The movement for a basic income guarantee (BIG) has come a long way since the USBIG Network was founded in 1999 as the US affiliate of BIEN, and the first North American Basic Income Guarantee (NABIG) Congress was held in 2002. The most dramatic changes have occurred within the last two years, in the wake of Andrew Yang’s presidential campaign, and the responses to the COVID-19 pandemic. These changes were echoed in this year’s virtual NABIG Congress—the biggest ever, with 777 people registered at last count.
Prior to the Yang campaign, the movement for a basic income guarantee in the United States consisted mostly of small volunteer organizations like USBIG, which promoted an annual Congress, and for the last decade rotated responsibility for this with the Basic Income Canada Network [BICN]. Attendance was typically a couple of hundred people in recent years. Although in Canada there were some prominent elected political leaders supporting basic income, such as Senator Hugh Segal, and enough political support to launch the Ontario basic income pilot, in the United States basic income remained on the margins of politics, in sharp contrast to the 1960s and 1970s when guaranteed income was debated in presidential campaigns and the federal government funded large random control trials of negative income tax schemes. One effort in the early 2000s by a couple of USBIG board members to get a bill introduced into Congress got two sponsors but was never reported out of committee. Growing international publicity from pilot projects in Africa, India, Canada, and Finland, and a national referendum in Switzerland helped to generate interest in the United States among Silicon Valley entrepreneurs and visionary leaders at the municipal level such as Mayor Michael Tubbs of Stockton, CA and Aisha Nyandoro of the Magnolia Mother’s Trust in Mississippi. Some new organizations such as the Economic Security Project helped to push these developments along with financial support and publicity, and convened the Guaranteed Income Community of Practice.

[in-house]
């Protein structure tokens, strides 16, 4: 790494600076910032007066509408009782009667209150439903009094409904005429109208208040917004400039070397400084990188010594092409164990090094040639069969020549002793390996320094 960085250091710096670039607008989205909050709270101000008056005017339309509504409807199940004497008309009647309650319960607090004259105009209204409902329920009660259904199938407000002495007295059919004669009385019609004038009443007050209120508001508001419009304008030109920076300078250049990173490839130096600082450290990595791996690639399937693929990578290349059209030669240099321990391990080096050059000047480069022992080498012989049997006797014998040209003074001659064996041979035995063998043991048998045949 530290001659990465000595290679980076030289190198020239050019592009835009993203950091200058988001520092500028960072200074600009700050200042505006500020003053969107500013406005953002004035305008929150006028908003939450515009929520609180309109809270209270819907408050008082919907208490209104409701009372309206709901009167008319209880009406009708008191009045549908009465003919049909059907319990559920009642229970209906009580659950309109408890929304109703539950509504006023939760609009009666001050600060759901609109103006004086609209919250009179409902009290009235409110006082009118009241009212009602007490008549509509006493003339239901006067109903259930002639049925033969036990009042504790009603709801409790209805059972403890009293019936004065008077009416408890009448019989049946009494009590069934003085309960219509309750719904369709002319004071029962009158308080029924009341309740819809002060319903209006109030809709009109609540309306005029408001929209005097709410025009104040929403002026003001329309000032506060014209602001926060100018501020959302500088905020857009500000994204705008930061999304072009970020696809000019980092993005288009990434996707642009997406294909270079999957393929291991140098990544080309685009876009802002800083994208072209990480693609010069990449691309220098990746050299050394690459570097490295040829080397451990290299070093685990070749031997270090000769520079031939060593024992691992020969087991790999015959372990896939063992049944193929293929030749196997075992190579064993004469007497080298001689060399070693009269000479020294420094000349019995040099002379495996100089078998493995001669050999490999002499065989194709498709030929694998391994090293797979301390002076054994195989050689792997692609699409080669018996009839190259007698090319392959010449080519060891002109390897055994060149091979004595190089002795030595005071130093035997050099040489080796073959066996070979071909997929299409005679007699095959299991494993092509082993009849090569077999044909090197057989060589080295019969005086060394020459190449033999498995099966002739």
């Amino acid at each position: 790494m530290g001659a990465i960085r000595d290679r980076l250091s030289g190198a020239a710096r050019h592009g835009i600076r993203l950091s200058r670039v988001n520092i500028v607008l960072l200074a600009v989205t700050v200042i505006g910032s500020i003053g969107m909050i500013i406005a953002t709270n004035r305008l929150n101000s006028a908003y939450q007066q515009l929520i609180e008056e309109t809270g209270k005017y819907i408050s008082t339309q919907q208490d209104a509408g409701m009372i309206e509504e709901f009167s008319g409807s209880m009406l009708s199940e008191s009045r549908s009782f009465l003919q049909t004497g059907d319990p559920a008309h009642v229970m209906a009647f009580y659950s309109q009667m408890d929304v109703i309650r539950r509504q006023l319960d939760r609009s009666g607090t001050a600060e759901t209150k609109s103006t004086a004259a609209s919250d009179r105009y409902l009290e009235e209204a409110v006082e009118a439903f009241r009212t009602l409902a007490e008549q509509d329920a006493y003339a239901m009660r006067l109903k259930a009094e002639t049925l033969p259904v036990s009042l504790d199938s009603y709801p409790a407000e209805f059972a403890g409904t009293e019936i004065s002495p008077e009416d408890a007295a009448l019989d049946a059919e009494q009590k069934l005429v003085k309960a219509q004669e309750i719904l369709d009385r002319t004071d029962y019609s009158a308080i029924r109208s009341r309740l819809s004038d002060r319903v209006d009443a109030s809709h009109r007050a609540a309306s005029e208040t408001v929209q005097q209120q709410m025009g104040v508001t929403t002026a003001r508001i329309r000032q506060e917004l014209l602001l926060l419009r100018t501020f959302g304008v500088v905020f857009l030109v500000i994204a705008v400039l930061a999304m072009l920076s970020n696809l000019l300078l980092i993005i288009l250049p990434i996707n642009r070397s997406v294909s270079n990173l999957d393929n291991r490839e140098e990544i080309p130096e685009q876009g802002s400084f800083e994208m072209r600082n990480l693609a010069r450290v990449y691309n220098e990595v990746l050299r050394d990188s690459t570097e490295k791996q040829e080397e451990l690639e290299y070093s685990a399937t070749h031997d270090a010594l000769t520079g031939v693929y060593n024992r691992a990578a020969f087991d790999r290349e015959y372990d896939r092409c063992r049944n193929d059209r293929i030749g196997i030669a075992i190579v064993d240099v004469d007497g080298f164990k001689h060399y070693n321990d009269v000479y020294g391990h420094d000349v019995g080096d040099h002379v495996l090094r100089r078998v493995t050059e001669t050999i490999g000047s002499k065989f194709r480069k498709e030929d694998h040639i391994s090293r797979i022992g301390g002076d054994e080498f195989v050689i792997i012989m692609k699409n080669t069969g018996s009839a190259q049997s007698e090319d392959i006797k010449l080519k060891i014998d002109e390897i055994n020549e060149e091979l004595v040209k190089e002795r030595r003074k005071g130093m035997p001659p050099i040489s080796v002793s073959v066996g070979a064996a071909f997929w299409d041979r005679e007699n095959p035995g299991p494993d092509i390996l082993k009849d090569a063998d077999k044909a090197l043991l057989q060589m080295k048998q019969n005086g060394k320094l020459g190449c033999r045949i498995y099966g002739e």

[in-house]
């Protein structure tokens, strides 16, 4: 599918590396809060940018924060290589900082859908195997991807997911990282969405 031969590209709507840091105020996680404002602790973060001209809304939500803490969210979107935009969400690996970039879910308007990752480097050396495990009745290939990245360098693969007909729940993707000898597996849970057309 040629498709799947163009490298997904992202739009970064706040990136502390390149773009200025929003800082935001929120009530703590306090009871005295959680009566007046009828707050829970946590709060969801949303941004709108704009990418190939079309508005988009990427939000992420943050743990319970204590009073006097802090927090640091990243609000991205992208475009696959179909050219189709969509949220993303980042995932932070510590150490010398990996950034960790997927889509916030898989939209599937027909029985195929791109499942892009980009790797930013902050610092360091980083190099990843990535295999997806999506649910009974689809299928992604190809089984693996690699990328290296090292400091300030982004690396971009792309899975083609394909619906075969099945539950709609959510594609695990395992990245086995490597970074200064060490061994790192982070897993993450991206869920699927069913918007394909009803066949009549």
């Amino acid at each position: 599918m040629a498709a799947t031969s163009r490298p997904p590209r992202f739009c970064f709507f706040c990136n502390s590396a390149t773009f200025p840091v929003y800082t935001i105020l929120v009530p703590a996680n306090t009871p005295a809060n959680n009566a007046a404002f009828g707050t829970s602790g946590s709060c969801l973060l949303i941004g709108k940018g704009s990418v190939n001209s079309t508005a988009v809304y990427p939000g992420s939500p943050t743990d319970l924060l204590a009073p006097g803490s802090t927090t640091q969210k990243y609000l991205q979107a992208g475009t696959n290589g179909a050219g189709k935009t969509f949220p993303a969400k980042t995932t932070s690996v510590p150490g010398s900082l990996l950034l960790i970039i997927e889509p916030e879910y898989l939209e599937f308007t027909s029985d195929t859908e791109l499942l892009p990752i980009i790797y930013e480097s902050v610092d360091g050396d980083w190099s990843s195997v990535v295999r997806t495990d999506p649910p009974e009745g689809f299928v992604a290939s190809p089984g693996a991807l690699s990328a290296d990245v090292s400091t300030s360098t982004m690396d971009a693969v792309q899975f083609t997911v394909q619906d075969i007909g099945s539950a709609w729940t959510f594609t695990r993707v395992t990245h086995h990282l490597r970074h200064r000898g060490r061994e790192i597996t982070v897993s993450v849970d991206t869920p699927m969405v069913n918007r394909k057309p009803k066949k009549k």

Andrew Yang’s presidential campaign brought universal basic income into the mainstream national conversation. In the wake of that campaign thousands of Yang supporters and others interested in the idea of basic income formed new organizations such as Humanity Forward and the Income Movement (IM), which now have tens of thousands of members, at least an order of magnitude greater than what preceded.
The COVID-19 pandemic opened a door to unconditional and universal cash payments. Three rounds of one-off relief checks went to most households regardless of need. And unemployment compensation was extended in duration, eligibility, and amount. A US poll in September 2020 reported “76% support for regular payments that continue until the economic crisis is over.” In this context, more radical proposals emerged in the Congress, such as Rep. Maxine Waters’s proposal in the House Financial Services committee to pay “$2,000 a month in cash payments to most adults, and $1,000 a month for each child, for the duration of the pandemic”, a near universal basic income. In the 2021 American Rescue Plan Act, the Child Tax Credit was augmented, and made fully refundable without a work requirement, making it in effect a negative income tax for families with children, lifting millions more out of poverty. Removal of the work condition marks a major departure from welfare policy in the United States, and a step toward one crucial feature of a basic income, unconditionality. The Income Movement and others are now campaigning to make the temporary CTC extension permanent. And there is significant support in the US Congress for doing this.
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